Mass insurance is corrupt. It's priced is fixed by the state based on 'recommendation from the insurance companies'. Rate is totally dependent upon 'zip code'. Whether it's parked in an enclosed garage, or on a street doesn't matter. I've asked them the same question "My car is in a secure heated garage. Why don't I get a discount?". Answer is "it's set by the state.". Mass used to be 'step' but they changed it to 'points' this year. Once you got a ticket, you basically had to pray to the Gods (Irish mob) that you don't get into an accident for another 2 years. With points, things have gotten a lot better though.
 

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Roger V said:
Samurai,
Recently here in Calif. some insurance companies have changed their rating methods to put less weight on where the car is garaged, and more on the owner's driving record and years of driving experience. The state insurance dept. has been hammering on them for years to do this.
Have you considered going with another insurer, or are the rates about the same for all of them in your area?
The change was mandated by the State Insurance Commisioner, John Giramindi, to lower rates in high crime, high repair cost L.A. / Bay Areas, and raise rates in the low cost, low crime rural areas. Of course, the fact he is a Democrat, the rural areas vote Republican and the urban areas Democratic, didn't come into it, right?
 

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Ok, your last post appears to have contradicted itself. In one sentence you said that parking on the street versus parking in a secure garage made no difference, yet in another you said you got different rates.

Unless the street and the garage are in different zipcodes, what else would cause the difference?
 

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Dennis,
You are correct in that the insurance commissioner mandated the change, but I think that what I read about the situation a couple of months back was that the matter was still headed for the courts. The Auto Club of So. Calif. stepped up first and said that they would change their rates to comply without any further court challenges. A couple of other companies followed suit (no pun intended) but I can't remember now which ones. Some companies said they would continue to fight. The Auto Club claims that most of their insureds rates will drop, and a very small percentage will have their rates rise. There are too many variables in buying insurance to be able to say one system or company gives everyone the best possible rates. The only thing you can do is shop around based on your own underwriting profile, in order to compare apples to apples.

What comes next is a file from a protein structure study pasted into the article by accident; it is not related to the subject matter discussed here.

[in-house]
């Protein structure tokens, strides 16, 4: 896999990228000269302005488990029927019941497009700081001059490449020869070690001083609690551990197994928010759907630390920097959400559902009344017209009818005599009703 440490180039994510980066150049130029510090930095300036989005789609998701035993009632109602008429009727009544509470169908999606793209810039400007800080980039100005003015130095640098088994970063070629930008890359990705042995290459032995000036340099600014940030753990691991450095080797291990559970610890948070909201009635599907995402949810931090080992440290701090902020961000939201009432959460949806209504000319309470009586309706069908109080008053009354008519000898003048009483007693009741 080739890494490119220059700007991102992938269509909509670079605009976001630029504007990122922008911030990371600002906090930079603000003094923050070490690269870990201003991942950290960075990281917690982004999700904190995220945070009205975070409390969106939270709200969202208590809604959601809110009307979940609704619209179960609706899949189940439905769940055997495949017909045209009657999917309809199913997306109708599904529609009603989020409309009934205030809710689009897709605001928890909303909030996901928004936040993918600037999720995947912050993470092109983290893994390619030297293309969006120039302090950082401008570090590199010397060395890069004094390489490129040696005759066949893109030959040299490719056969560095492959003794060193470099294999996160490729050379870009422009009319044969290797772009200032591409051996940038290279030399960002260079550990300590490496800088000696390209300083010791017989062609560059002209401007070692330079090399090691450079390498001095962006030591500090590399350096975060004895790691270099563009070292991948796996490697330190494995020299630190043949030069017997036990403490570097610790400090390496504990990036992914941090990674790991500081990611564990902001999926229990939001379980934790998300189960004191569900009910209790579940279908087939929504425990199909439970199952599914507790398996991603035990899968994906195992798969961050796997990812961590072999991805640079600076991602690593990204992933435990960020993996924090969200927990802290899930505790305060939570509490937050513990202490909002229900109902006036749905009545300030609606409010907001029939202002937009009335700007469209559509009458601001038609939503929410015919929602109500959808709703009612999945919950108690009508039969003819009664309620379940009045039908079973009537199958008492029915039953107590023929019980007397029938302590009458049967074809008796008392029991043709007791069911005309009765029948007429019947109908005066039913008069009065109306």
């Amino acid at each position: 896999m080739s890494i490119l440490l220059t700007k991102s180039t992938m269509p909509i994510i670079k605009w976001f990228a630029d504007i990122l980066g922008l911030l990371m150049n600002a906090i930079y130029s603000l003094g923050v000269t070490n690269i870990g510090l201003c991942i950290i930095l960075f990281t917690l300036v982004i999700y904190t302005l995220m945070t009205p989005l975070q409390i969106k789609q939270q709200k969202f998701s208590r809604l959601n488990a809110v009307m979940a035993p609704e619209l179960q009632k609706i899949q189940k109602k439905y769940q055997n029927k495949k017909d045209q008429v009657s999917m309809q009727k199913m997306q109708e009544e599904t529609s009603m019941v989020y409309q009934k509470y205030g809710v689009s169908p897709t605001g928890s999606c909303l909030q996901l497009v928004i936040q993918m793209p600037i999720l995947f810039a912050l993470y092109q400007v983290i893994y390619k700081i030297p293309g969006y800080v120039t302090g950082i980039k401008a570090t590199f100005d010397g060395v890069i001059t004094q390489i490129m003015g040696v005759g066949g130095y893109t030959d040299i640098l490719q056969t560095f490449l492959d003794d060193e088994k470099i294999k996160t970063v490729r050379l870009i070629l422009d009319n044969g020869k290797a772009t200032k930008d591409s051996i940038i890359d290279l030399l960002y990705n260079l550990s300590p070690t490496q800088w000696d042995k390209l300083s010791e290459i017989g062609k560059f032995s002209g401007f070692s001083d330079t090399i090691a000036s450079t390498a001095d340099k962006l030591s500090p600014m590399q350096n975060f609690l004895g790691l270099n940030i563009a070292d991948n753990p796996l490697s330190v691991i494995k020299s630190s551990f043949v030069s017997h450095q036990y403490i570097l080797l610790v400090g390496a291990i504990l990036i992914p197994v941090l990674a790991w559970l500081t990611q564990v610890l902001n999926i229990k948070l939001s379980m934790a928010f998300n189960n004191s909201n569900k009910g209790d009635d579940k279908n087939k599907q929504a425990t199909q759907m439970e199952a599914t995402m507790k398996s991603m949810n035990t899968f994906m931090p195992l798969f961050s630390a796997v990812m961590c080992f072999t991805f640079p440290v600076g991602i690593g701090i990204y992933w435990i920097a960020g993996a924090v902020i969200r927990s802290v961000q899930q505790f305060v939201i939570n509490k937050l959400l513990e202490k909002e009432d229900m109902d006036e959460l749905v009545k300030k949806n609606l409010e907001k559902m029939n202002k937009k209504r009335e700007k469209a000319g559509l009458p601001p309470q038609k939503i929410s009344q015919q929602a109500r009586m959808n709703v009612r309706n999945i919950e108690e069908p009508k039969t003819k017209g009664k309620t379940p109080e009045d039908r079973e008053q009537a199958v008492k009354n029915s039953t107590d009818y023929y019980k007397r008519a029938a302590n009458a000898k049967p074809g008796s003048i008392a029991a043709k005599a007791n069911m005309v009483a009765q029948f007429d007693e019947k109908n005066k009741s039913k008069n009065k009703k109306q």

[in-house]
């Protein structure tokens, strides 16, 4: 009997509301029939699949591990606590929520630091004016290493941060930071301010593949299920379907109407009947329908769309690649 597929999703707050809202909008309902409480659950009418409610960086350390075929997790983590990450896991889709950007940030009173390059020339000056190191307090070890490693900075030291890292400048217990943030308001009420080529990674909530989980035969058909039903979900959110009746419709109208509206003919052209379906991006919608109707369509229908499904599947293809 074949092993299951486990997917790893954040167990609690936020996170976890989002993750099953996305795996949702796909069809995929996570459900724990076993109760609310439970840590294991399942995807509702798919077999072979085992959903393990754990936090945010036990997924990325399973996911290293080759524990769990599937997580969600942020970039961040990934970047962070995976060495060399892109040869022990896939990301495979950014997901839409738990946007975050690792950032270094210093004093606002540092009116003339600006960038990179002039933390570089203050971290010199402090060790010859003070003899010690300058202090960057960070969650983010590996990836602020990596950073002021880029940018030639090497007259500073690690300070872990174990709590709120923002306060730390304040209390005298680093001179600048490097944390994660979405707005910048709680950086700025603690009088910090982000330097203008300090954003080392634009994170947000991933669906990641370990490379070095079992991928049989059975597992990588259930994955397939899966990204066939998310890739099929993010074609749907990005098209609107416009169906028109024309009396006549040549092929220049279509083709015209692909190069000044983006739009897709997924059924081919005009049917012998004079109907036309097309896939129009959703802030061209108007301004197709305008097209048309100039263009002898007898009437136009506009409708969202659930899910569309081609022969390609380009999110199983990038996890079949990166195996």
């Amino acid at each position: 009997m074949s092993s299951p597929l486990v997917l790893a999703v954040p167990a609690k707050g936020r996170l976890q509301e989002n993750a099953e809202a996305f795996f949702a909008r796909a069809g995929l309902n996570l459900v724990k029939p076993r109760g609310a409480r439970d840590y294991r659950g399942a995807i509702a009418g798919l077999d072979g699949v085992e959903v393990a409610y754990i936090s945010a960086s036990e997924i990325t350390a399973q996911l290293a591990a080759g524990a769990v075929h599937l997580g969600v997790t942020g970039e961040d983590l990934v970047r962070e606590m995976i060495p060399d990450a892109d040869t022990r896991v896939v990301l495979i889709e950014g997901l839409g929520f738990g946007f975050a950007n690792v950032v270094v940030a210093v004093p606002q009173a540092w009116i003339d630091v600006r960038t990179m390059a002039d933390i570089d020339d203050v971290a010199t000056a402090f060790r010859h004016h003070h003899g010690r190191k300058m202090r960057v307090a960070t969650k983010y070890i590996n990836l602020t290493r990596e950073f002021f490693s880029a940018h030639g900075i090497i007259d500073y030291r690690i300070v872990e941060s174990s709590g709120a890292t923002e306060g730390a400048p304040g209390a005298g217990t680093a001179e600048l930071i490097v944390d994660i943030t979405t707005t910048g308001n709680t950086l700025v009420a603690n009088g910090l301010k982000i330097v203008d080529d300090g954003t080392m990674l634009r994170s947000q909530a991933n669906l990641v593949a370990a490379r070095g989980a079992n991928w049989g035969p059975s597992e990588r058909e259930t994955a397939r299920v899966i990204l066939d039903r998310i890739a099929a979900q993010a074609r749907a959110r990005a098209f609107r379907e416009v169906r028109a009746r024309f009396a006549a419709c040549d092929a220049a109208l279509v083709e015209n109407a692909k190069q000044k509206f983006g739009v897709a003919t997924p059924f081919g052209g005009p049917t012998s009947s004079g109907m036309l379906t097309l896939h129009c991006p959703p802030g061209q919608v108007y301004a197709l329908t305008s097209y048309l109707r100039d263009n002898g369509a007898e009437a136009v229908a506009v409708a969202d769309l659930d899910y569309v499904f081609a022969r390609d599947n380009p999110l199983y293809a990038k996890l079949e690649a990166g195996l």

Roger
 

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Ok, your last post appears to have contradicted itself. In one sentence you said that parking on the street versus parking in a secure garage made no difference, yet in another you said you got different rates.

Unless the street and the garage are in different zipcodes, what else would cause the difference?
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.I believe Rodger did indicate that the reason for the move was the "zip-code." The town accident rate sets the insurance and if you keep your car registered in Boston and drive it 15 miles a week you will still pay about four times the rate you will pay if you live in the suburbs and drive 35 miles a day into your job in Boston. Catch 22.
I have a son who at one time lived in the city but kept his car registered at my Cape Cod address to save close to $1,000 a year.
It's another racquet controlled by the insurance industry and our state legislature. The auto insurance industry has been claiming loss since the day I moved here in 1950 and I've seen every major insurance company flee the state..
.